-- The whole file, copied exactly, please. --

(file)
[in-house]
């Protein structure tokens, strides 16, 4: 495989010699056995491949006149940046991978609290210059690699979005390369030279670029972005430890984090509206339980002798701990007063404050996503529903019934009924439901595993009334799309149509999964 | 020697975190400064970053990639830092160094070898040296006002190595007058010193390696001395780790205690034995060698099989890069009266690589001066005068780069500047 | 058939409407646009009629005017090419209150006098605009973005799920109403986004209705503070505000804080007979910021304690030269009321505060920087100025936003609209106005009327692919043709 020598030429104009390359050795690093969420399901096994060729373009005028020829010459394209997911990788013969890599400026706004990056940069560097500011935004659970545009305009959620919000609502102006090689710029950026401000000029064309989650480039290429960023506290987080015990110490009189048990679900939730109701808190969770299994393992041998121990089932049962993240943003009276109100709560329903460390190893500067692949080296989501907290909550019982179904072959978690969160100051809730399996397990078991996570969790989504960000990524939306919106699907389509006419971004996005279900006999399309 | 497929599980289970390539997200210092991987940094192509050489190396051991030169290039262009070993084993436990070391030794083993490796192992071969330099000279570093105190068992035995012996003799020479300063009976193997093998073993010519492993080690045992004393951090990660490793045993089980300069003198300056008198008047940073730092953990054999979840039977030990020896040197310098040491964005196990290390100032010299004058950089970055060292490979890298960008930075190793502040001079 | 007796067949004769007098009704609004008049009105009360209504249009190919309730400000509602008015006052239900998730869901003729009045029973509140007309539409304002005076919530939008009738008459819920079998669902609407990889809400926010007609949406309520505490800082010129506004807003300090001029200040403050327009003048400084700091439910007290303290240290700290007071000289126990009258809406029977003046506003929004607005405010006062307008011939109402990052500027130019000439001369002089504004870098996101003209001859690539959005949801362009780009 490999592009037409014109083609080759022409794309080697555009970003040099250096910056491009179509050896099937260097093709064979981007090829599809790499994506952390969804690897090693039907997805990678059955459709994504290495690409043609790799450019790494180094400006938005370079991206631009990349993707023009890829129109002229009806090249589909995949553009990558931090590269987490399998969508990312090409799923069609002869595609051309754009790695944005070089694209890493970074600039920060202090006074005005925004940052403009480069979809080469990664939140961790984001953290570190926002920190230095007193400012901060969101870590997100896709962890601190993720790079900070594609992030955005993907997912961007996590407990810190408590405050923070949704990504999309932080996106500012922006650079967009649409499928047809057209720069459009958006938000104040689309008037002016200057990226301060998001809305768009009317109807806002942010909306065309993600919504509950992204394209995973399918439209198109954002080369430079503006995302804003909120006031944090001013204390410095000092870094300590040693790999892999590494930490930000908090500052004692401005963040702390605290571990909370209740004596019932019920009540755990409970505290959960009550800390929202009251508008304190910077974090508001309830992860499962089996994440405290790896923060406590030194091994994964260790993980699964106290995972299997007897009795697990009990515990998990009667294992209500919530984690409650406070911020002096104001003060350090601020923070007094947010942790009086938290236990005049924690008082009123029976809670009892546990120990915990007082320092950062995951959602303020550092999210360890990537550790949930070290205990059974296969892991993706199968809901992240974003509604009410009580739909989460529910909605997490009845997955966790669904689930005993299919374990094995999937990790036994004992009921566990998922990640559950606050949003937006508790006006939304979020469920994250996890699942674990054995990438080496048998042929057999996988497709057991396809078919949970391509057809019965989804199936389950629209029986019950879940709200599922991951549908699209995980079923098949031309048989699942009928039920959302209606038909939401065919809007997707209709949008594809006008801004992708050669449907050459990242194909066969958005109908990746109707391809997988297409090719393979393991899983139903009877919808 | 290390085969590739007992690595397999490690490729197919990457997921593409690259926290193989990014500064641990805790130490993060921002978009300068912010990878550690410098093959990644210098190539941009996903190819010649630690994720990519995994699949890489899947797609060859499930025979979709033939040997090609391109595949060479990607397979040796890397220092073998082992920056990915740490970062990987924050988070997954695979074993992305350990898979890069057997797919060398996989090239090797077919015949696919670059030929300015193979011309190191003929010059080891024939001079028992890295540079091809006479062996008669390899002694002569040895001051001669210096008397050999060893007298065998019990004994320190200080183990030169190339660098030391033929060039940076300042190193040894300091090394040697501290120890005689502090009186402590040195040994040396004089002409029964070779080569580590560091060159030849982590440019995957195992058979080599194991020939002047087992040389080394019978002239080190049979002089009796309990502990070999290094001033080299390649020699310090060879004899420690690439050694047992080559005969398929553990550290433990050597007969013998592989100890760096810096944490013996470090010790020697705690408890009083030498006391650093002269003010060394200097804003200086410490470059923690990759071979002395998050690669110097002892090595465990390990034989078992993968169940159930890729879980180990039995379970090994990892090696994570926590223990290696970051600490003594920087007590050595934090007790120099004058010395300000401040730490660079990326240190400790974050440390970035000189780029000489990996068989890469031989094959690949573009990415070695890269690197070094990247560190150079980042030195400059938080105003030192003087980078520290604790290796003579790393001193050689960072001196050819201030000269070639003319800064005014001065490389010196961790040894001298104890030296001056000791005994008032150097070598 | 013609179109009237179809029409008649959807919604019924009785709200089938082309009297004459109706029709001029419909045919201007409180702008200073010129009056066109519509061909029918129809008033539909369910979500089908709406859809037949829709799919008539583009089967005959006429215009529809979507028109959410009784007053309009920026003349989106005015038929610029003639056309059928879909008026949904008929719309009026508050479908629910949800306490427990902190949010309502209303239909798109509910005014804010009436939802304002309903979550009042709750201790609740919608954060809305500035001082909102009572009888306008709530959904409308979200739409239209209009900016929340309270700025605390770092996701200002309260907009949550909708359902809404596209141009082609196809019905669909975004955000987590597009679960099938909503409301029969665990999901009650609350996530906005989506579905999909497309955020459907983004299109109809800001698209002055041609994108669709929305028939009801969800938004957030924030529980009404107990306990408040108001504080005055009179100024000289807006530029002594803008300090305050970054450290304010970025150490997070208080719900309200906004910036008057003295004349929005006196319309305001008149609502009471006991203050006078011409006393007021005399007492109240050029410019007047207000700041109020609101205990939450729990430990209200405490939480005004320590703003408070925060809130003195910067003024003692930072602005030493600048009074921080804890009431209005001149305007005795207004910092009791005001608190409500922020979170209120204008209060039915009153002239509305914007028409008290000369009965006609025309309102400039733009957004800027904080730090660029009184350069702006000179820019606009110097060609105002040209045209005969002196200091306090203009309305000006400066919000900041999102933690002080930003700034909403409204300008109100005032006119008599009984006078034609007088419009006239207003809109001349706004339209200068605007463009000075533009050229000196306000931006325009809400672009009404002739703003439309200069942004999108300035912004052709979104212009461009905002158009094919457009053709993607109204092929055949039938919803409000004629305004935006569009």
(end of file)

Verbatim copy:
[in-house]
């Protein structure tokens, strides 16, 4: 495989010699056995491949006149940046991978609290210059690699979005390369030279670029972005430890984090509206339980002798701990007063404050996503529903019934009924439901595993009334799309149509999964 | 020697975190400064970053990639830092160094070898040296006002190595007058010193390696001395780790205690034995060698099989890069009266690589001066005068780069500047 | 058939409407646009009629005017090419209150006098605009973005799920109403986004209705503070505000804080007979910021304690030269009321505060920087100025936003609209106005009327692919043709 020598030429104009390359050795690093969420399901096994060729373009005028020829010459394209997911990788013969890599400026706004990056940069560097500011935004659970545009305009959620919000609502102006090689710029950026401000000029064309989650480039290429960023506290987080015990110490009189048990679900939730109701808190969770299994393992041998121990089932049962993240943003009276109100709560329903460390190893500067692949080296989501907290909550019982179904072959978690969160100051809730399996397990078991996570969790989504960000990524939306919106699907389509006419971004996005279900006999399309 | 497929599980289970390539997200210092991987940094192509050489190396051991030169290039262009070993084993436990070391030794083993490796192992071969330099000279570093105190068992035995012996003799020479300063009976193997093998073993010519492993080690045992004393951090990660490793045993089980300069003198300056008198008047940073730092953990054999979840039977030990020896040197310098040491964005196990290390100032010299004058950089970055060292490979890298960008930075190793502040001079 | 007796067949004769007098009704609004008049009105009360209504249009190919309730400000509602008015006052239900998730869901003729009045029973509140007309539409304002005076919530939008009738008459819920079998669902609407990889809400926010007609949406309520505490800082010129506004807003300090001029200040403050327009003048400084700091439910007290303290240290700290007071000289126990009258809406029977003046506003929004607005405010006062307008011939109402990052500027130019000439001369002089504004870098996101003209001859690539959005949801362009780009 490999592009037409014109083609080759022409794309080697555009970003040099250096910056491009179509050896099937260097093709064979981007090829599809790499994506952390969804690897090693039907997805990678059955459709994504290495690409043609790799450019790494180094400006938005370079991206631009990349993707023009890829129109002229009806090249589909995949553009990558931090590269987490399998969508990312090409799923069609002869595609051309754009790695944005070089694209890493970074600039920060202090006074005005925004940052403009480069979809080469990664939140961790984001953290570190926002920190230095007193400012901060969101870590997100896709962890601190993720790079900070594609992030955005993907997912961007996590407990810190408590405050923070949704990504999309932080996106500012922006650079967009649409499928047809057209720069459009958006938000104040689309008037002016200057990226301060998001809305768009009317109807806002942010909306065309993600919504509950992204394209995973399918439209198109954002080369430079503006995302804003909120006031944090001013204390410095000092870094300590040693790999892999590494930490930000908090500052004692401005963040702390605290571990909370209740004596019932019920009540755990409970505290959960009550800390929202009251508008304190910077974090508001309830992860499962089996994440405290790896923060406590030194091994994964260790993980699964106290995972299997007897009795697990009990515990998990009667294992209500919530984690409650406070911020002096104001003060350090601020923070007094947010942790009086938290236990005049924690008082009123029976809670009892546990120990915990007082320092950062995951959602303020550092999210360890990537550790949930070290205990059974296969892991993706199968809901992240974003509604009410009580739909989460529910909605997490009845997955966790669904689930005993299919374990094995999937990790036994004992009921566990998922990640559950606050949003937006508790006006939304979020469920994250996890699942674990054995990438080496048998042929057999996988497709057991396809078919949970391509057809019965989804199936389950629209029986019950879940709200599922991951549908699209995980079923098949031309048989699942009928039920959302209606038909939401065919809007997707209709949008594809006008801004992708050669449907050459990242194909066969958005109908990746109707391809997988297409090719393979393991899983139903009877919808 | 290390085969590739007992690595397999490690490729197919990457997921593409690259926290193989990014500064641990805790130490993060921002978009300068912010990878550690410098093959990644210098190539941009996903190819010649630690994720990519995994699949890489899947797609060859499930025979979709033939040997090609391109595949060479990607397979040796890397220092073998082992920056990915740490970062990987924050988070997954695979074993992305350990898979890069057997797919060398996989090239090797077919015949696919670059030929300015193979011309190191003929010059080891024939001079028992890295540079091809006479062996008669390899002694002569040895001051001669210096008397050999060893007298065998019990004994320190200080183990030169190339660098030391033929060039940076300042190193040894300091090394040697501290120890005689502090009186402590040195040994040396004089002409029964070779080569580590560091060159030849982590440019995957195992058979080599194991020939002047087992040389080394019978002239080190049979002089009796309990502990070999290094001033080299390649020699310090060879004899420690690439050694047992080559005969398929553990550290433990050597007969013998592989100890760096810096944490013996470090010790020697705690408890009083030498006391650093002269003010060394200097804003200086410490470059923690990759071979002395998050690669110097002892090595465990390990034989078992993968169940159930890729879980180990039995379970090994990892090696994570926590223990290696970051600490003594920087007590050595934090007790120099004058010395300000401040730490660079990326240190400790974050440390970035000189780029000489990996068989890469031989094959690949573009990415070695890269690197070094990247560190150079980042030195400059938080105003030192003087980078520290604790290796003579790393001193050689960072001196050819201030000269070639003319800064005014001065490389010196961790040894001298104890030296001056000791005994008032150097070598 | 013609179109009237179809029409008649959807919604019924009785709200089938082309009297004459109706029709001029419909045919201007409180702008200073010129009056066109519509061909029918129809008033539909369910979500089908709406859809037949829709799919008539583009089967005959006429215009529809979507028109959410009784007053309009920026003349989106005015038929610029003639056309059928879909008026949904008929719309009026508050479908629910949800306490427990902190949010309502209303239909798109509910005014804010009436939802304002309903979550009042709750201790609740919608954060809305500035001082909102009572009888306008709530959904409308979200739409239209209009900016929340309270700025605390770092996701200002309260907009949550909708359902809404596209141009082609196809019905669909975004955000987590597009679960099938909503409301029969665990999901009650609350996530906005989506579905999909497309955020459907983004299109109809800001698209002055041609994108669709929305028939009801969800938004957030924030529980009404107990306990408040108001504080005055009179100024000289807006530029002594803008300090305050970054450290304010970025150490997070208080719900309200906004910036008057003295004349929005006196319309305001008149609502009471006991203050006078011409006393007021005399007492109240050029410019007047207000700041109020609101205990939450729990430990209200405490939480005004320590703003408070925060809130003195910067003024003692930072602005030493600048009074921080804890009431209005001149305007005795207004910092009791005001608190409500922020979170209120204008209060039915009153002239509305914007028409008290000369009965006609025309309102400039733009957004800027904080730090660029009184350069702006000179820019606009110097060609105002040209045209005969002196200091306090203009309305000006400066919000900041999102933690002080930003700034909403409204300008109100005032006119008599009984006078034609007088419009006239207003809109001349706004339209200068605007463009000075533009050229000196306000931006325009809400672009009404002739703003439309200069942004999108300035912004052709979104212009461009905002158009094919457009053709993607109204092929055949039938919803409000004629305004935006569009």